5.0 out of 5 stars Very funny 16 July 2003
I bought this yesterday - I picked it off the shelf because I vaguely remember seeing it (very positively) reviewed late last year. In the shop I read his review of "The Saint" (with which I agreed) and of "Stealing Beauty" (with which I disagreed largely, I admit, out of lazy sentimentality), but both made me laugh out loud such that other customers started edging away with sidelong looks. So I bought it and spent the evening with my wife, both of us howling with laughter at "Best-Sellers I" which is like a literary tour written by Bill Bryson (in one of his earlier books) - and I mean that as a compliment to both Messrs Lane and Bryson. His re-writing of Robert Frost in the style of Clive Cussler is simply brilliant, as is his Judith Krantz haiku. For any intelligent film- or book-lover, this is a must-buy.
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6 of 6 people found the following review helpful
Dazzlingly elegant style, wickedly funny, as they say, and fit to stand on the shelf alongside Pauline Kael and Clive James. This book marks a real find for those of us who haven't been managing to read the New Yorker.
Moreover, his judgment is crystal clear, in my own view - I found myself nodding assent to what Lane had to said about The New Hollywood, Star Wars, Orson Welles, Guy Ritchie, Ang Lee, and just about everything else.
I couldn't help noticing how this British writer (because I had to check he actually was)has perfected a style that is, seemingly effortlessly, both American and British at the same time (a kind of Cary Grant prose) with all the urbanity, all the snappy rhetoric which that suggests.
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3 of 3 people found the following review helpful
5.0 out of 5 stars revel in the wit, the intelligence, the style... 14 Dec 2002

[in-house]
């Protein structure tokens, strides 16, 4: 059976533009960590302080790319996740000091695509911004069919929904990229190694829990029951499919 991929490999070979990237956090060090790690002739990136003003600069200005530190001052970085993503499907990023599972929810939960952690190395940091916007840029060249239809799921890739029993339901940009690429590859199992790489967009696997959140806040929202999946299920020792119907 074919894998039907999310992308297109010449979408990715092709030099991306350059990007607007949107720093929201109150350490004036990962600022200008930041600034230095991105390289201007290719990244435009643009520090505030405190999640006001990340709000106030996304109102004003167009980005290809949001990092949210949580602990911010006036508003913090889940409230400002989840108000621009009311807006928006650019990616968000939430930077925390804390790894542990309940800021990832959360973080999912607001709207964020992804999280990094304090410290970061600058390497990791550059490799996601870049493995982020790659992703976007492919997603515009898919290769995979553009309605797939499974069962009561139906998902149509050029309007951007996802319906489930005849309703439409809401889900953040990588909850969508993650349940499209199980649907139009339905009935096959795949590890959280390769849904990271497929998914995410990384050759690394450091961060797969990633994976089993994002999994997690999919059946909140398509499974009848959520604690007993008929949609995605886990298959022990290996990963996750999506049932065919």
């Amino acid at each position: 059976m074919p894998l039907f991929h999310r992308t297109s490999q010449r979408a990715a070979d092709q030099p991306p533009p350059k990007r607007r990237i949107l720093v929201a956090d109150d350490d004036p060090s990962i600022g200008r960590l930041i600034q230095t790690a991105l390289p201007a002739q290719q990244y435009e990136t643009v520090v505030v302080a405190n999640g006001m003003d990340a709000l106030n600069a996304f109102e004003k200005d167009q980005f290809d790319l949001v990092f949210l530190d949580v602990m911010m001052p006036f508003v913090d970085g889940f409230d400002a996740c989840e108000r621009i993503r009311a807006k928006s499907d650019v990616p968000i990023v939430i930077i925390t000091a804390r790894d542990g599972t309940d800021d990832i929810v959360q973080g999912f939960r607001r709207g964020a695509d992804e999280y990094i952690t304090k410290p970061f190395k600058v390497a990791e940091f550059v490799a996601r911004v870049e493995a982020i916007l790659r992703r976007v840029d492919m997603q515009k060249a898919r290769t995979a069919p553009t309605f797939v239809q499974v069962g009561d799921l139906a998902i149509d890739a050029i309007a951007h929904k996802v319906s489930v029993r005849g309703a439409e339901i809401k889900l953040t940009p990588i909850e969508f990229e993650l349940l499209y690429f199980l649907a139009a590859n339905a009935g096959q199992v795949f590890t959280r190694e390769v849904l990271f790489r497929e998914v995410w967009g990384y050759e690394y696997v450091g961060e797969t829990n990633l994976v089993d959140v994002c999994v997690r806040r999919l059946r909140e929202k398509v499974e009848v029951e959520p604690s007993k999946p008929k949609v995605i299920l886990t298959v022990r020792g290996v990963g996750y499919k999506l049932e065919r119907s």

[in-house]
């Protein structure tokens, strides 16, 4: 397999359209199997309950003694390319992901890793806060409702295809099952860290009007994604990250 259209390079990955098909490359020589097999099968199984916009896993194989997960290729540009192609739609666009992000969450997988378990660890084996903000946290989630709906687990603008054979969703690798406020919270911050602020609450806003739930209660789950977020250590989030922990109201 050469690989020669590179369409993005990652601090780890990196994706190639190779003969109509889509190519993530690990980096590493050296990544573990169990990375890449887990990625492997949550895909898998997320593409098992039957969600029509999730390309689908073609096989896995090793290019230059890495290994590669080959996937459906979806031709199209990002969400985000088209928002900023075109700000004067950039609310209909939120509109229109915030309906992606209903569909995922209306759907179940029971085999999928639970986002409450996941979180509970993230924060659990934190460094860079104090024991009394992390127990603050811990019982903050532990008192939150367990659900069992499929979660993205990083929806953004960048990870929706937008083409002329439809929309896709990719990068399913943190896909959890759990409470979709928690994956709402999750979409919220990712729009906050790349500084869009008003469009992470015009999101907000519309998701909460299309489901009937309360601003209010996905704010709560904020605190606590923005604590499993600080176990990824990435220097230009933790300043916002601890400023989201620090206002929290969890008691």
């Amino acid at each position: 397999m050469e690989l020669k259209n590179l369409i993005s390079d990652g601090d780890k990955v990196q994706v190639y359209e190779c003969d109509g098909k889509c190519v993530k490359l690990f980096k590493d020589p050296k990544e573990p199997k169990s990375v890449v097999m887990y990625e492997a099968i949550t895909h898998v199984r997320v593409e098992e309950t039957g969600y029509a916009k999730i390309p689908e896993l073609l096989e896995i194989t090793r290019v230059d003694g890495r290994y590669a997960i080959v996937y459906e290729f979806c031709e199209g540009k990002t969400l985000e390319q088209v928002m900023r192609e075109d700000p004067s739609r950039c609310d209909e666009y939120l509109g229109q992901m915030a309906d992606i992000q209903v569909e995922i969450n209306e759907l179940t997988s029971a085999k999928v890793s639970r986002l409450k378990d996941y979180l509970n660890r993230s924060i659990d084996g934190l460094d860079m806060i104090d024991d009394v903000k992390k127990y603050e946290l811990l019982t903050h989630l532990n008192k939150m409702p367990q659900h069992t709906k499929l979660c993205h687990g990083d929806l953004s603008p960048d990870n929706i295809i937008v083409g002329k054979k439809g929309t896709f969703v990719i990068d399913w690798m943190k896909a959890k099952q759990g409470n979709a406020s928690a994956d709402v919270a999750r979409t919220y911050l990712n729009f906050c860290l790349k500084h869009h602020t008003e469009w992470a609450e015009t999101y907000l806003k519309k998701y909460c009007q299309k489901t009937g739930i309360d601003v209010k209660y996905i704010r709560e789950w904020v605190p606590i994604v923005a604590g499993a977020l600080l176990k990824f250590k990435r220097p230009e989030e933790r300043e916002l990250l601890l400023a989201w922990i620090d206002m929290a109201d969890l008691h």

...To some, a collection of old reviews may seem as unappetising as warmed-up porridge, and if so, they'd miss what has been the treat of the Xmas season. Here is a critic to rival, no surpass, Ken Tynan and Cyril Connolly; someone you want to read for sheer pleasure at the jokes even if you haven't seen the movie. Even where you disagree, the descriptions are irresistible: Jim Carrey in The Truman Show "admirable but painful: he looks like a drunk who is not only making do with Pellegrino but pretending he likes the stuff", the New York Film Festival showing of Rushmore, where "tough-=skinned viewers in black polo shirts were severely discomfited to find they were having a good time", and more. Equally superb are the literary essays on Eliot, on Bloom and Shakespeare, on Nabokov, and most particularly the Obituaries column of the Daily Telegraph. He never shows off or uses complicated words. He loves good populist movies quite as much as art-house ones, and what is more will explain just why they're worth watching. In short, he does what almost no other critic does, which is to write with the gut feeling of a member of the audience, but with the erudition and elegance of a scholar.
Would that Lane had stayed in Britain instead of floating off to the New Yorker, fame and fortune. The literary world is the poorer for having lost this star who never confuses malice with wit, arrogance with intelligence, affectation with elegance. I wish all would-be critics and journalists would read this book, and learn from it - and all movie-makers too.